b. Special Agent Preparation.
Prior to any meeting or contact with the
subject, you must prepare yourself.
You must become familiar with all the known
facts of the incident under investigation. You should interview the desk sergeant,
military policeman (MP), or anyone else who may have some knowledge of the initial
complaint. Any oral, written, or recorded statements made by the subject, victim,
witness, or complainant must be read and considered.
Visit the scene of the
alleged incident. Become familiar with the surroundings, even if there will be no
crime scene processing.
Learn what has been discussed in front of the suspect.
Become familiar with the backgrounds of the persons involved, especially the
suspect. Personal background information should include:
(1) Age, date of birth, place of birth, race, and nationality.
(2) Military rank or civilian status; and social security number.
(3) Present and former occupations.
(4) Educational level attained.
(5) Habits, hobbies, and associates.
(6) Relationship toward family, church, country, and job.
(7) Record of trials or police arrests.
(8) Criminal investigation depository check.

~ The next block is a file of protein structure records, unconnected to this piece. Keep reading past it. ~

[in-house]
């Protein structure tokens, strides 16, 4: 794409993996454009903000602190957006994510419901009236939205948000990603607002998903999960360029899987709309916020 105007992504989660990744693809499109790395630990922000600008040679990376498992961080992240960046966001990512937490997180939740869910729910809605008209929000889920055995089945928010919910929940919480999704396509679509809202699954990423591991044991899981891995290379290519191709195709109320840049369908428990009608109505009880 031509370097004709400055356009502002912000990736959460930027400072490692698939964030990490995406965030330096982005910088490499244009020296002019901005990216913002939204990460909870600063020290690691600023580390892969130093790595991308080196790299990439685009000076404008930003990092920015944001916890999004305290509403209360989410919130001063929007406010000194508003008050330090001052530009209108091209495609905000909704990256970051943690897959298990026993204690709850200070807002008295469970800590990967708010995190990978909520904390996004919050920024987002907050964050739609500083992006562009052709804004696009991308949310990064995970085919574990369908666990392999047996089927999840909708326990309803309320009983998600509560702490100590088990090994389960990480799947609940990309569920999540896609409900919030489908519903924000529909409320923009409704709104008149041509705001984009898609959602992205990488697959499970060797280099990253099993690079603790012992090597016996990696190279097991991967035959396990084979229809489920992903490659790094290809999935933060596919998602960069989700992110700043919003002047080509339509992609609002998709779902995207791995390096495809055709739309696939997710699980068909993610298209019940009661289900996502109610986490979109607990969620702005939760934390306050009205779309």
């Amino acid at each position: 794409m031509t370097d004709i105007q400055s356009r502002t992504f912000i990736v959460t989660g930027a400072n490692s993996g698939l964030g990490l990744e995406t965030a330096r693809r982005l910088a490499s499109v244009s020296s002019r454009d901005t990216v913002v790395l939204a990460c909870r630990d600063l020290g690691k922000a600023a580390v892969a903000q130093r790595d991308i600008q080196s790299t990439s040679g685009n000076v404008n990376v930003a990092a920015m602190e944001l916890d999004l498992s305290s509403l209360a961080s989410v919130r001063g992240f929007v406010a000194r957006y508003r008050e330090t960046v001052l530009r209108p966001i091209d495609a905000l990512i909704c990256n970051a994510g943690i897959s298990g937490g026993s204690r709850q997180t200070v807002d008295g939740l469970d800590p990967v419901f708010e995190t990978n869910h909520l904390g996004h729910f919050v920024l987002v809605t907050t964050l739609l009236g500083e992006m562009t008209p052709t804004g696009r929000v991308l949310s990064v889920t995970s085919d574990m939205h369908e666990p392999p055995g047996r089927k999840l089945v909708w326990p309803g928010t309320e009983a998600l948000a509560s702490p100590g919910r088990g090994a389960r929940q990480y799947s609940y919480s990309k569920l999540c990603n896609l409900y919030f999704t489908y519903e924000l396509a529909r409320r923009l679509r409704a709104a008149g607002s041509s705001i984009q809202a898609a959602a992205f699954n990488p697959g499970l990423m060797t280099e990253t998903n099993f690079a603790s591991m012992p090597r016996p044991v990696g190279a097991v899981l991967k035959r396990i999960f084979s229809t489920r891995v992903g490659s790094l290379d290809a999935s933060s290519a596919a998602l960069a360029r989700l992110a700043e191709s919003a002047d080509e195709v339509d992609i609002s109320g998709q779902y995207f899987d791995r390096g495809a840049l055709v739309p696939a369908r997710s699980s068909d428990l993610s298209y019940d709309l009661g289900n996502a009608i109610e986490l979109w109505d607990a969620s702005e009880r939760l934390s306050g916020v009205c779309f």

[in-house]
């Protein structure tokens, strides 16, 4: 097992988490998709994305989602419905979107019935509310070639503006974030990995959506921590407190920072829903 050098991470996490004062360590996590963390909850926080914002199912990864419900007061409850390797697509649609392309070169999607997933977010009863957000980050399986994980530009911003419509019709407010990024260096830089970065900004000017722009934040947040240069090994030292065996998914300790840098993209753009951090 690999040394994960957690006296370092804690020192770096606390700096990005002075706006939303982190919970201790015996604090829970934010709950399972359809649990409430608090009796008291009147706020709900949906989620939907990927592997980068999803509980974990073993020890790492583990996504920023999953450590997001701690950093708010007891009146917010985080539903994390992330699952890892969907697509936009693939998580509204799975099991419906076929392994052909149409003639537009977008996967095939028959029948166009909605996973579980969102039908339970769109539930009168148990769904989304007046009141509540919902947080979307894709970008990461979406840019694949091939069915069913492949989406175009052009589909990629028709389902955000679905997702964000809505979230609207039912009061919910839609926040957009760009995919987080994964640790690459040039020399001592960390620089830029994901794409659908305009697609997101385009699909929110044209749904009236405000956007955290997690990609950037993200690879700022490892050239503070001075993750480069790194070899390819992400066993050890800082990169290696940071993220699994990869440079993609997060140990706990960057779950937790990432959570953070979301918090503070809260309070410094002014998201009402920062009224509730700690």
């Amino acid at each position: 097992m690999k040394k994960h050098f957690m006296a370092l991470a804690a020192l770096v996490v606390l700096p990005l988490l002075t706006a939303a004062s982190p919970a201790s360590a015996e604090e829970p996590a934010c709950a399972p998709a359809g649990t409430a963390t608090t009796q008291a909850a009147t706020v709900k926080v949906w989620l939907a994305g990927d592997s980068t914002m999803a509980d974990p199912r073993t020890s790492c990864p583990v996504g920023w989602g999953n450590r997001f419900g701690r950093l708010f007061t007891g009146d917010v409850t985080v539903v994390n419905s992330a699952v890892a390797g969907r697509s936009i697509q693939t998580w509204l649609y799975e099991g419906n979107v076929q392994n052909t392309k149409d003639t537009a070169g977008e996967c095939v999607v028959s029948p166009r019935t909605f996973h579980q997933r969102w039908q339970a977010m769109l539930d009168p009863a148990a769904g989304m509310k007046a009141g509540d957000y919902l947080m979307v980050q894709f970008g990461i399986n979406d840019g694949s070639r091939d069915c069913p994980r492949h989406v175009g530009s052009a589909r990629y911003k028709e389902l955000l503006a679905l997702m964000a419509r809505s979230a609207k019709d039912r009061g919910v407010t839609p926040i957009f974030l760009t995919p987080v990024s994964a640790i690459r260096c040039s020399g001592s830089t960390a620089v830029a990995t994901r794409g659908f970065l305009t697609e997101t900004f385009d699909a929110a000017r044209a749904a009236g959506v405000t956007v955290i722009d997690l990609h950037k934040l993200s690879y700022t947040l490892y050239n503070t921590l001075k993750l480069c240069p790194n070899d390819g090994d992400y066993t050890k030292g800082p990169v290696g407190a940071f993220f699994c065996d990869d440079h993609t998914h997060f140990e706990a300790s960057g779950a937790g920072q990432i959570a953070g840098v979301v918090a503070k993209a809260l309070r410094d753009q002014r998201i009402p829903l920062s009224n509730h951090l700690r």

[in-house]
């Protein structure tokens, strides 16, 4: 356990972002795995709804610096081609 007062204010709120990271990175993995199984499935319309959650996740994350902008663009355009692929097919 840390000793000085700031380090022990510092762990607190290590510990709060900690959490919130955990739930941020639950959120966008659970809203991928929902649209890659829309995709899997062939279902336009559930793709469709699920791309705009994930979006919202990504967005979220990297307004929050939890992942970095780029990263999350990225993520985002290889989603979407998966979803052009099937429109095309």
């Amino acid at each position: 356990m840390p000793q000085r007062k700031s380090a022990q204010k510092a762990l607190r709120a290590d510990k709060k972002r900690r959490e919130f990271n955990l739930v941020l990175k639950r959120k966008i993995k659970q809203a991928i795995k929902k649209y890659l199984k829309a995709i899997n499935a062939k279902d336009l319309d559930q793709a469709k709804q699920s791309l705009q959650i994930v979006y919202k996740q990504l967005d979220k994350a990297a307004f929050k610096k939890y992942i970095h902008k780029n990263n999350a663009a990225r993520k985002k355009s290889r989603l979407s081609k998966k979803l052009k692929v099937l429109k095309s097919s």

Be familiar with the case, the relationship of the subject
with the case, and
background information of the persons involved.
create a definite
advantage in your favor.
You should determine questions
and techniques for
engaging the person in conversation.
This will not be easy.
You must maintain
control and ask probing questions. Lying by the suspect must
be detected. Cover
all aspects to make sure you do not "run out of gas."
Decide on the information you seek to develop during the questioning. If possible,
you should prepare a list of specific questions to be asked; avoid questions
certain to get "yes" or "no" answers. Prepare questions like: "What did you see?"
rather than "Did you see the accident?" Questioning must be conducted on the basis
of accurate information.
Lack of information will not impress the subject, but
will make him more confident in his lying.
A suspect who is told that his
fingerprints were found at the scene of a crime, when at the time he was wearing
gloves, will keep his resolve to lie.
c. Legal Preparation.
Knowing the laws that apply to the offense is
necessary for a successful interview or interrogation.
Knowledge of these laws
will help you to recognize an incriminating statement, and to assist in evaluating
any statement made.
You must be acquainted with those portions of the Manual
for Courts-Martial that set requirements and tests for the admissibility
You must know the specific acts which constitute the elements
of proof of the alleged crime.
You should know and avoid the actions
and conditions of improper questioning.
Seek to protect the rights of